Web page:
Retrievals of Convective Detrainment Heights Using Ground-Based Radar...

Starzec, M., G. Mullendore, and C. Homeyer (2020), Retrievals of Convective Detrainment Heights Using Ground-Based Radar Observations, J. Geophys. Res., 125, e2019JD031164, doi:10.1029/2019JD031164.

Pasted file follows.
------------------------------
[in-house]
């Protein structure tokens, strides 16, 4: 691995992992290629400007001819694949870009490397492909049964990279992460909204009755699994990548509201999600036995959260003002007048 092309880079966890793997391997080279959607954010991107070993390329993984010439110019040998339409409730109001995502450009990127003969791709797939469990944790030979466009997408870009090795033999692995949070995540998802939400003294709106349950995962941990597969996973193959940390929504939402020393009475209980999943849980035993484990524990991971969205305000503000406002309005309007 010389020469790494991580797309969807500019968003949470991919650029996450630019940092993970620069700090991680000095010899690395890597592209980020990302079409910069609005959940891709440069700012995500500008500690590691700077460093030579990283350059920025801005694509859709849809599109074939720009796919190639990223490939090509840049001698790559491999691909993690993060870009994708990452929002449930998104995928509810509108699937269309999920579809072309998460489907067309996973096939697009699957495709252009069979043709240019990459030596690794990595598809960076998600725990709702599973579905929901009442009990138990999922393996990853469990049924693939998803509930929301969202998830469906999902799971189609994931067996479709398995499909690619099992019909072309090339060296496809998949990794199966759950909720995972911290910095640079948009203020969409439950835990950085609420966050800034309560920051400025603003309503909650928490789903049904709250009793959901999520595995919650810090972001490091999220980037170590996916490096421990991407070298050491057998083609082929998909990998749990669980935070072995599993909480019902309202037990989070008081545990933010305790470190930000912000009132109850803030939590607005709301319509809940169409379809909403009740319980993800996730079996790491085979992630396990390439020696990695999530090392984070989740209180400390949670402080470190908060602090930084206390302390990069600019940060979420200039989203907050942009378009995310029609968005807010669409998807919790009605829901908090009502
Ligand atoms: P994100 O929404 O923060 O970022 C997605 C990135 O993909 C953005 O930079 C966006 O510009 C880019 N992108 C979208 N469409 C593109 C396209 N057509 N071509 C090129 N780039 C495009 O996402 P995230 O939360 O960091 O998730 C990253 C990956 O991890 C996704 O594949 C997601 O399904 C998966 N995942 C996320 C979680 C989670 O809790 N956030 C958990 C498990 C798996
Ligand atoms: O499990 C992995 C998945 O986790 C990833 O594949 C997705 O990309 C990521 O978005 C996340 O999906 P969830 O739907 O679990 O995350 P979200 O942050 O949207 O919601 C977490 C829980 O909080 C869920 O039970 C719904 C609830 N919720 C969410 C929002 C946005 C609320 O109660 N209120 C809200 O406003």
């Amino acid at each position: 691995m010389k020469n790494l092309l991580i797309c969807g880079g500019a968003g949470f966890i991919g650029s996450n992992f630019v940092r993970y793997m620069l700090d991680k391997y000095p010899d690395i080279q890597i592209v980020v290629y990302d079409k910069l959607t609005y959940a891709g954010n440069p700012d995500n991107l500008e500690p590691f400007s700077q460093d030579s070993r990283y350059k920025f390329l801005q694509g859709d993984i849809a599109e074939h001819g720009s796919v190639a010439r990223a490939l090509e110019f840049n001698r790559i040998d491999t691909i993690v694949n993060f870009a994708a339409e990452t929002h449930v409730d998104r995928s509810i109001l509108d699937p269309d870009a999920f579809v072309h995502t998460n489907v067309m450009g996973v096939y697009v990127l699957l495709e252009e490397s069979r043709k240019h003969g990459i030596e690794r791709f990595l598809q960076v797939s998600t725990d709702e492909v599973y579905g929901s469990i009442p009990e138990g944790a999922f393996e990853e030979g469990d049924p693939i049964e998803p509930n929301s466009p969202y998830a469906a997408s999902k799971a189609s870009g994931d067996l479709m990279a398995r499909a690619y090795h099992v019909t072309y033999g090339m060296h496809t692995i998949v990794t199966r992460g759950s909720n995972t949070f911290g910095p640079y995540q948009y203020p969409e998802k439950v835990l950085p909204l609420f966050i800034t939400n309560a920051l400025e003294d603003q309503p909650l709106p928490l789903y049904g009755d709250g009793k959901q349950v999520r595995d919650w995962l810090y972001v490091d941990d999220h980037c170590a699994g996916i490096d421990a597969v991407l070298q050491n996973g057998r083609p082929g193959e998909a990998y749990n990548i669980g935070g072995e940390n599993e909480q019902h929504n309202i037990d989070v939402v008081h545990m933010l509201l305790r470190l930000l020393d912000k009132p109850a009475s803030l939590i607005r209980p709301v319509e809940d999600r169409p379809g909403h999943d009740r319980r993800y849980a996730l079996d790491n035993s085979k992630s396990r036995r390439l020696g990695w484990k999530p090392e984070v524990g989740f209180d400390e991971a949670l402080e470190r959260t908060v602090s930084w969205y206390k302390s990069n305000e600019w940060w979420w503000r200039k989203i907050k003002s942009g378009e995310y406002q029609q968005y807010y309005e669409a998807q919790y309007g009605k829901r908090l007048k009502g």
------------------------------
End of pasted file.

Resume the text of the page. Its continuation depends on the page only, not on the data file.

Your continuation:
To better constrain model simulations, more observations of convective detrainment heights are needed. For the first time, ground-based S band radar observations are utilized to create a comprehensive view of irreversible convective transport over a 7-year period for the months of May and July across the United States. The radar observations are coupled with a volumetric radar echo classification scheme and a methodology that uses the convective anvil as proxy for convective detrainment to determine the level of maximum detrainment (LMD) for deep moist convection. The LMD height retrievals are subset by month (i.e., May and July), by morphology (i.e., mesoscale convective system, MCS, and quasi-isolated strong convection, QISC), and region (i.e., northcentral, southcentral, northeast, and southeast). Overall, 135,890 deep convective storms were successfully sampled and had a mean LMD height of 8.6 km or tropopause-relative mean LMD height of −4.3 km; however, LMD heights were found to extend up to 2 km above the tropopause. May storms had higher mean tropopause-relative LMD heights, but July storms contained the highest overall LMD heights that more commonly extended above the tropopause. QISC had higher mean tropopause-relative LMD heights and more commonly had LMD heights above the tropopause while only a few MCSs had LMD heights above the tropopause. The regional analysis showed that northern regions have higher mean LMD heights due to large amounts of diurnally driven convection being sampled in the southern regions. By using the anvil top, the highest possible convective detrainment heights extended up to 6 km above the tropopause.

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